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    Revolutionizing Soldier Firepower: U.S. Army Adopts Next-Gen Weapons

    Next-Generation Squad Weapon

    Photo By Kayla Cosby | U.S. Army Fort Campbell Command Sgt. Maj. Chad Stackpole fires a Next-Generation Squad...... read more read more

    UNITED STATES

    10.03.2023

    Story by Kayla Cosby 

    Fort Campbell Public Affairs Office

    Fort Campbell is testing one of the Army’s newest weapons that has the potential to redefine the capabilities of U.S. infantry forces. Fort Campbell Soldiers began firing the weapons late last month to field test the Sig Sauer XM7 Rifle and XM250 Automatic Rifle before the XM7 eventually replaces the M4/M4A1 carbine rifle and the XM250 replaces the M249 Squad Automatic Weapon.

    The contract, awarded by the U.S. Army, represents a significant investment in enhancing the Soldiers' effectiveness on the battlefield.

    “The XM7 has no fixed front sight post, allowing for full length rail systems and eliminating a heat source that interferes with thermal weapon sights," said Communications Director Bridgett Siter, Soldier Lethality Cross-Functional Team at Fort Moore. “Both NGSW [Next Generation Squad Weapons] were purpose built and integrated to fire with visual and acoustic suppressors to improve survivability and command and control, and they have ambidextrous controls and improved operating systems. The XM250 incorporates a select fire system that allows automatic riflemen to maintain volume of fire in the team while improving their ability to do other tasks in semi-automatic mode.”

    The transition isn't just about the introduction of new firearms; it also signifies a shift in ammunition caliber from the 5.56mm to the more potent 6.8mm. This decision was fueled by the need for ammunition with improved armor-penetrating capabilities, and it is expected to bring about a substantial boost in lethality.

    “The move to 6.8mm improves the probability of hitting a target, increases resistance to wind drift, and enhances performance against personnel and battlefield barriers,” Siter said. “The NGSW weapons make the CCF [Close Combat Force] Soldier more lethal and survivable.”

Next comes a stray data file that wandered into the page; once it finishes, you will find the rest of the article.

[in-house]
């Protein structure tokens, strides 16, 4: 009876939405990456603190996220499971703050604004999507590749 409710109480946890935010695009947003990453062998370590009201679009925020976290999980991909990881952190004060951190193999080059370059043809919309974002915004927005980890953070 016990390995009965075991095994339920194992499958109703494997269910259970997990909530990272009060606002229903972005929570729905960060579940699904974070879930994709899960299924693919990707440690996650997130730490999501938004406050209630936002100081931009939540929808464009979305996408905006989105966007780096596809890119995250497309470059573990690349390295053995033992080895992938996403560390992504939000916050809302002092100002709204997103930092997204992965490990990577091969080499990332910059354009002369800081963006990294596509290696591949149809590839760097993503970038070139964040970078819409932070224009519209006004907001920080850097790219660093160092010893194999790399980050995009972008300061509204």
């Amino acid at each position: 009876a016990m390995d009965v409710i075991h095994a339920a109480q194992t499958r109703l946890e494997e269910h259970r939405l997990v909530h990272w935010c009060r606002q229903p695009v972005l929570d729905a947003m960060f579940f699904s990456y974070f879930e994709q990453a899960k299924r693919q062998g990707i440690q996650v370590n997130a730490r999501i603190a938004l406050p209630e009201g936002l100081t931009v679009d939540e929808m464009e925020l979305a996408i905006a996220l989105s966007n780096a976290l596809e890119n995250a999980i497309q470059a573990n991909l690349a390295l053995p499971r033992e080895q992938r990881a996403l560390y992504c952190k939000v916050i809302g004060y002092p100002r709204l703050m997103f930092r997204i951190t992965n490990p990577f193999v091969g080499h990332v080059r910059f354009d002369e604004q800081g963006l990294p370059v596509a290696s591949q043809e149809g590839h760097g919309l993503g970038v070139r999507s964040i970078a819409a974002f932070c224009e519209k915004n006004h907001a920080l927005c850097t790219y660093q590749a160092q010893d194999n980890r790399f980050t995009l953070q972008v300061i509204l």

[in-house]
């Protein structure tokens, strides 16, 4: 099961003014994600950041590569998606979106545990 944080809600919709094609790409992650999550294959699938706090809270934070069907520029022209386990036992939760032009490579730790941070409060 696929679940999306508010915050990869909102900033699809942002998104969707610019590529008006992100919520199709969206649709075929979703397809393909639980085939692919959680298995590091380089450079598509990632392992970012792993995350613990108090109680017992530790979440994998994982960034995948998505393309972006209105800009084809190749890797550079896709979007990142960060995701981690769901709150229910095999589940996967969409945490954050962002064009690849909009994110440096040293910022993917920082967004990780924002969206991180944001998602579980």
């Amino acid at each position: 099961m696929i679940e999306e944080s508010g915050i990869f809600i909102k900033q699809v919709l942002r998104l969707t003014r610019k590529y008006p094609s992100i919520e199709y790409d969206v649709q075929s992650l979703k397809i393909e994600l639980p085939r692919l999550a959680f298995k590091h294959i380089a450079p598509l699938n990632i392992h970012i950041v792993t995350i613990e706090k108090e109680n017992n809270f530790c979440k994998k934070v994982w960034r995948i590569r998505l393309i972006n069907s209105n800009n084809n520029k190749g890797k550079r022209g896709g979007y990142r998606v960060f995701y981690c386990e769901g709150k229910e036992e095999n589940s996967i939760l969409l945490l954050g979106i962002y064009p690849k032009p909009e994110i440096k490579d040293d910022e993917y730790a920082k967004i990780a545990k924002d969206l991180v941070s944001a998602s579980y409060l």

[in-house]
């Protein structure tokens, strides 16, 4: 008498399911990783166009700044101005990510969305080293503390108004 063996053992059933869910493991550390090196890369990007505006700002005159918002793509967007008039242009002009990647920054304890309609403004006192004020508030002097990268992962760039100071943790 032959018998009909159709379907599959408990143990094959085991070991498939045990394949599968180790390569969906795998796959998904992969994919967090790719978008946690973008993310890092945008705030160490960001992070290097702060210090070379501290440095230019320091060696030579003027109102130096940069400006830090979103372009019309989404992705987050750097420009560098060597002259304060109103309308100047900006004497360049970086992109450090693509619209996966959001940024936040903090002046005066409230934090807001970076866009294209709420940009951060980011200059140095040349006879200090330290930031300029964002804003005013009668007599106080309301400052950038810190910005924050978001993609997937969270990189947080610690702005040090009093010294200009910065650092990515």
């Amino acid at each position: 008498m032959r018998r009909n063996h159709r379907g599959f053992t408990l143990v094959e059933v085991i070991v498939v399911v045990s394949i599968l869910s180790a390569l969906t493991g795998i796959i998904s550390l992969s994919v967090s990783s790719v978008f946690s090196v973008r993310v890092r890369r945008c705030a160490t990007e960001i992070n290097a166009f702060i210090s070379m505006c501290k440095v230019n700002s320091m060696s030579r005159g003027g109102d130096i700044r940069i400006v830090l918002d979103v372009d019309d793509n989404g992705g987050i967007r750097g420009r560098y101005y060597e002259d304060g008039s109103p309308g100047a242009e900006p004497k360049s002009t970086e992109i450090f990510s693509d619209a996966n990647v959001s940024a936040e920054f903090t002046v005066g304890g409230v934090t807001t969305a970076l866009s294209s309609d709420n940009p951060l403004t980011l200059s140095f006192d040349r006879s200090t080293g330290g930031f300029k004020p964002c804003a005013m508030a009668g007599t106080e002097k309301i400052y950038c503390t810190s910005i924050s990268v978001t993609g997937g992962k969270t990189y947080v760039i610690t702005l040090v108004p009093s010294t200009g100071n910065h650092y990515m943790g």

These new weapons are not only armed with the common 6.8mm ammunition, which includes government-supplied projectiles and specially designed cartridges, but they also come equipped with the cutting-edge XM157 Fire Control optic. Crafted by Vortex Optics, the optic is equipped with a laser range finder, ballistic calculator, visible and infrared lasers, and even a compass, providing Soldiers with unmatched precision and tactical advantages.


    This pivotal shift to an "intermediate caliber" round marks a departure from the Army's reliance, for more than half a century, on the 5.56mm ammunition.The decision emerged from a comprehensive series of studies conducted, highlighting the limitations in range and energy delivery exhibited by the existing small-caliber squad-level weapons.

    These groundbreaking weapons are designated for close combat forces, including infantry, combat engineers, and select enablers like scouts and special operations units. The integration of the 1-8x magnified XM157 fire control, with its advanced computer-assisted rifle optic, extends the weapons' range, bolsters accuracy, and delivers more formidable hits.

    “The Army adjusts Tactics, Techniques and Procedures (TTP) frequently based on many variables. As the Army transforms the CCF into the future, the concepts of NGSW and other efforts will be integrated to attain and maintain overmatch,” said Siter.

    “These efforts combined will give the CCF better ability to detect and engage targets; improved performance of ammunition against personnel and battlefield barriers; better C2 and nighttime fighting capabilities; greater effects against targets in defilade; and more. As we experiment, test, and field systems - through Soldier touchpoints, formal test events, and tactical training - leaders at all levels will develop and adapt TTP to capitalize on these synergistic gains.”

    Fort Campbell Garrison Commander Col. Chris Midberry and Command Sgt. Maj. Chad Stackpolehad experienced the new weapon system firsthand.

    "It is an incredible piece of equipment, incredible lethality," he remarked. Looking ahead to the future, Midberry expressed anticipation about the widespread deployment of this advanced weaponry to units stationed at Fort Campbell. "I'm looking forward to getting it fielded to our units here on Fort Campbell."

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    NEWS INFO

    Date Taken: 10.03.2023
    Date Posted: 10.03.2023 11:23
    Story ID: 455021
    Location: US

    Web Views: 2,541
    Downloads: 2

    PUBLIC DOMAIN